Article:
A nice touch at Christmas is to use handmade gift tags. These can be used on packages, hostess gifts (e.g., bottles of wine), baked goods and more. Or, you can make a set of gift tags to give as a gift.
Tags can be much easier to make than handmade holiday cards, as they don’t need to be as involved and detailed. In fact, in an evening watching two television shows, I made several dozen tags. This is also a fun project to do with your kids!
Materials & Tools:
- Your choice of Christmas papers (cardstock, scrapbooking papers)
- Punches and or rubber stamps (and ink pads, if using stamps)
- Scissors, Hole punch, paper cutters
- Scrapbooking tape and/or glue
- Embellishments — jewels, stickers, buttons
Here are a few of my favorite holiday punches.
I love the 2 inch circle and scalloped circle paper punches by EK. I use them all year round. This season, I bought the Martha Stewart holly and snowflake punches.
Any time you purchase something at Michael’s Craft Store, they give you a 40% off 1-item coupon with your receipt. And, at our local fabric store, they often have the EK and Fiskar paper crafting products on sale at 30 or 40% off.
I went to a StampIn Up party several years ago and bought some of these Christmas rubber stamps.
I always browse the $1 bin at Michael’s. In fact, the Peace stamp (above) is from the $1 bin.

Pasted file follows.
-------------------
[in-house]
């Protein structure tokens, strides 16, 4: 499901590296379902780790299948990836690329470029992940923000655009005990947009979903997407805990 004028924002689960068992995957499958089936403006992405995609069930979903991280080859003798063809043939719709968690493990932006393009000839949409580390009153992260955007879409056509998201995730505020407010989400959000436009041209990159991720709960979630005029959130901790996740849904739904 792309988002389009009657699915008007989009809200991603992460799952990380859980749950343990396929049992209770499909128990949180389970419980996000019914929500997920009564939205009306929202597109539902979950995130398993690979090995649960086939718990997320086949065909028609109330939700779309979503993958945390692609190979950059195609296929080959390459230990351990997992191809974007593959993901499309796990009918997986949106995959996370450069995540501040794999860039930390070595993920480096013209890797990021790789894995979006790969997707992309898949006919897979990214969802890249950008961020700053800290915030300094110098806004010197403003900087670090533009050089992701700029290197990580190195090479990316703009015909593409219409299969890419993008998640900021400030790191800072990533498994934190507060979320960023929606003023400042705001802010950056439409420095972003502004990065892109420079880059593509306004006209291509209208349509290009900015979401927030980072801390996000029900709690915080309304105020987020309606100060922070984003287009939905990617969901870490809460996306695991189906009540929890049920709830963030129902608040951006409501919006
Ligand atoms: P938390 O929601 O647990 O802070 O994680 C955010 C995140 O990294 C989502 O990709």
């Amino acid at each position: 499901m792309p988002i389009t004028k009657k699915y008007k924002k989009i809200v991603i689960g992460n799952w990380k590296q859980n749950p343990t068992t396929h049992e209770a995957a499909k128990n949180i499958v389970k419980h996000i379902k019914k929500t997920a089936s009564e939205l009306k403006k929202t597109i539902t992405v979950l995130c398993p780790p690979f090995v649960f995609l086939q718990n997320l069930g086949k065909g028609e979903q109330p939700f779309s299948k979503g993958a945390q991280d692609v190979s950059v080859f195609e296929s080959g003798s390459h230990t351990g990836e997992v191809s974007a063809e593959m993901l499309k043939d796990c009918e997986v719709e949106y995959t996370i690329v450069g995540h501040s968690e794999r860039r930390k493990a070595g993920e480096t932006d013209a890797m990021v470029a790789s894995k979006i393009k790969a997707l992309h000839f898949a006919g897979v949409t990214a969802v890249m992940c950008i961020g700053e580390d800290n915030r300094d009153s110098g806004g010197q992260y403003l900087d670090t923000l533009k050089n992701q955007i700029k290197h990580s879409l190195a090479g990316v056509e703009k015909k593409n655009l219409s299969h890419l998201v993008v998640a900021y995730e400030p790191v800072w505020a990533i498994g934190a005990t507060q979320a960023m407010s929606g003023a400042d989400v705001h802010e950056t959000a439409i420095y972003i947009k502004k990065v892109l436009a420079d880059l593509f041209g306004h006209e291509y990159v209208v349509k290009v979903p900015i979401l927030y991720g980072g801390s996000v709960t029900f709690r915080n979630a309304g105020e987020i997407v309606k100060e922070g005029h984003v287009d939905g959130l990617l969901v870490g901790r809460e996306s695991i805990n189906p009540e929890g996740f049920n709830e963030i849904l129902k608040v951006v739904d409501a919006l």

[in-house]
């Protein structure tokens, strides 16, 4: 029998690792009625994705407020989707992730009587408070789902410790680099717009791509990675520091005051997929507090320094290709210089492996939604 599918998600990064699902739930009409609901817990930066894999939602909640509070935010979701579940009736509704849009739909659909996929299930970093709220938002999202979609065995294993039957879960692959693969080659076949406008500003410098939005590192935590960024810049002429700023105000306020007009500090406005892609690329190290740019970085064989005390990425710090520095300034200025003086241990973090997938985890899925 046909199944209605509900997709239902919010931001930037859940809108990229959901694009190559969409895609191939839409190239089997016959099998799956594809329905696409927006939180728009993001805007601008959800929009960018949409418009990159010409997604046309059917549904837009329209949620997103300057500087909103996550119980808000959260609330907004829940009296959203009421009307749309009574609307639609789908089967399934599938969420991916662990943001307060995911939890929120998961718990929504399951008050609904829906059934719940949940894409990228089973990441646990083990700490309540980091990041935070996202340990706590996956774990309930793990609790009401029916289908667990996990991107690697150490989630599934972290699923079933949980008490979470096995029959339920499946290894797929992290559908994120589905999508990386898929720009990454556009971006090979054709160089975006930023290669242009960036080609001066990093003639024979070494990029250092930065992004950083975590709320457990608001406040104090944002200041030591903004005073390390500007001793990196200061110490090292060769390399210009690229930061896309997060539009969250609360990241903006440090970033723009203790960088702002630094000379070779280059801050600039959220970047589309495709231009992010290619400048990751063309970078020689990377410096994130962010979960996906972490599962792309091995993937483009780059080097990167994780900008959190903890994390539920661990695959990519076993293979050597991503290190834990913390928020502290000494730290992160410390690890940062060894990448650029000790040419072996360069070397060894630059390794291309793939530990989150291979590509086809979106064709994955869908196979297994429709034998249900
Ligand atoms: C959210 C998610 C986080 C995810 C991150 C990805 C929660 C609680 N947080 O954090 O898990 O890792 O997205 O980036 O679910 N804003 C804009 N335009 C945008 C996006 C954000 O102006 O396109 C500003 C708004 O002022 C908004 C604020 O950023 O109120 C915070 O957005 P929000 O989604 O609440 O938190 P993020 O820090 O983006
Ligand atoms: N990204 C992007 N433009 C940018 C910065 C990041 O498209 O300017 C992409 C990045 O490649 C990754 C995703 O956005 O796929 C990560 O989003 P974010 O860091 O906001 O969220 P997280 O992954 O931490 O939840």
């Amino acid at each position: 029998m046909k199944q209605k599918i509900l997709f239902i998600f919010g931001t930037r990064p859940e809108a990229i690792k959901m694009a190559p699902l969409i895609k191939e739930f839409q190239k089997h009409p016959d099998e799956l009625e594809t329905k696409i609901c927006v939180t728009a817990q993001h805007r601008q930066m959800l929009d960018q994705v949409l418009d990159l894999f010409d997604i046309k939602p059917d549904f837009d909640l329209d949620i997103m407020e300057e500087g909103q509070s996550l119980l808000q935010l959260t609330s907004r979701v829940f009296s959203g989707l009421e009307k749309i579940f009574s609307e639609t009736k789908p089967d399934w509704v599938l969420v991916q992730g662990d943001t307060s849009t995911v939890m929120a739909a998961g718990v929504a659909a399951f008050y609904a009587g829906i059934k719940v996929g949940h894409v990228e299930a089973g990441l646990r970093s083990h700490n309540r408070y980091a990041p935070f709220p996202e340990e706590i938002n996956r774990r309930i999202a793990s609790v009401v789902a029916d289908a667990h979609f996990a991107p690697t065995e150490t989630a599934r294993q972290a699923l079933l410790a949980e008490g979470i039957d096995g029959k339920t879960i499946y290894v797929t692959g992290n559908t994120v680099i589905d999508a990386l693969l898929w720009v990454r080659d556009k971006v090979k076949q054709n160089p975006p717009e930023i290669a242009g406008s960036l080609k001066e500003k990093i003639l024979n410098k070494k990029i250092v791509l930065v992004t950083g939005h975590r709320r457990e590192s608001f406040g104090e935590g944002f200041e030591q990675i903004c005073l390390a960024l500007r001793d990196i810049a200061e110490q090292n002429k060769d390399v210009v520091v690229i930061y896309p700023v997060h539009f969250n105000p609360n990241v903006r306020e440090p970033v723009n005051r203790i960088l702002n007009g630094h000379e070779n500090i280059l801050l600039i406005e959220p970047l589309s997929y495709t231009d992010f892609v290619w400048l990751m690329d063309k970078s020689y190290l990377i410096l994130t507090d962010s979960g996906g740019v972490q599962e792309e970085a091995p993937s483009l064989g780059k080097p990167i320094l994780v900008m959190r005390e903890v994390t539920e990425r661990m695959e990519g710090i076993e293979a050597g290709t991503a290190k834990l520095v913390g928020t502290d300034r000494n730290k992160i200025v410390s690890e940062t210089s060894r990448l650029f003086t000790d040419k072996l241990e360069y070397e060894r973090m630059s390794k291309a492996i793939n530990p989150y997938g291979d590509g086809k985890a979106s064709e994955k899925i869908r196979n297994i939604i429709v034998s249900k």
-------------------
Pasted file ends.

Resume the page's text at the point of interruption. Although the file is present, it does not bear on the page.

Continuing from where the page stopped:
There are all kinds of embellishments available. I always check the 99 cent section of Target’s scrapbooking aisle, as well as the Target and Michael’s $1 bins. I stock up when I find great crafting supplies.
1. The directions for making gift tags vary depending upon the type of tag you choose to make. The first step is to decide the shape and color scheme (by selecting the papers).
2. Cut out the background shape. If layering, cut out or punch each layer.
3. Using glue or scrapbook tape, assemble the tag.
4. Embellish with punch outs, inked rubber stamps, jewels and other desired items.
5. Punch hole 1/8 to 1/4 inch from edge of tag. Attach ribbon.
Note: I stamp many of my gift tags with a To: From: stamp. If the front of the tag doesn’t allow room, I use the To: From: stamp on the back. But, I also leave some blank, especially larger gift tags, as it allows the giver to include a handwritten note.
When I make a tag that I really like, I usually make several of the same right then. It seems to be more efficient since you have all the materials right there.
When I was in Seattle, my sister and I went to the Impress store (rubber stamp and craft store) in University Village. They had so many beautiful cards and tags on display. The store manager told us about the “burnishing process” where you rub ink along the card edges to create an old look.
We’ve been having a great time using this new technique!
I’ll use sheer brown ribbon on these gift tags.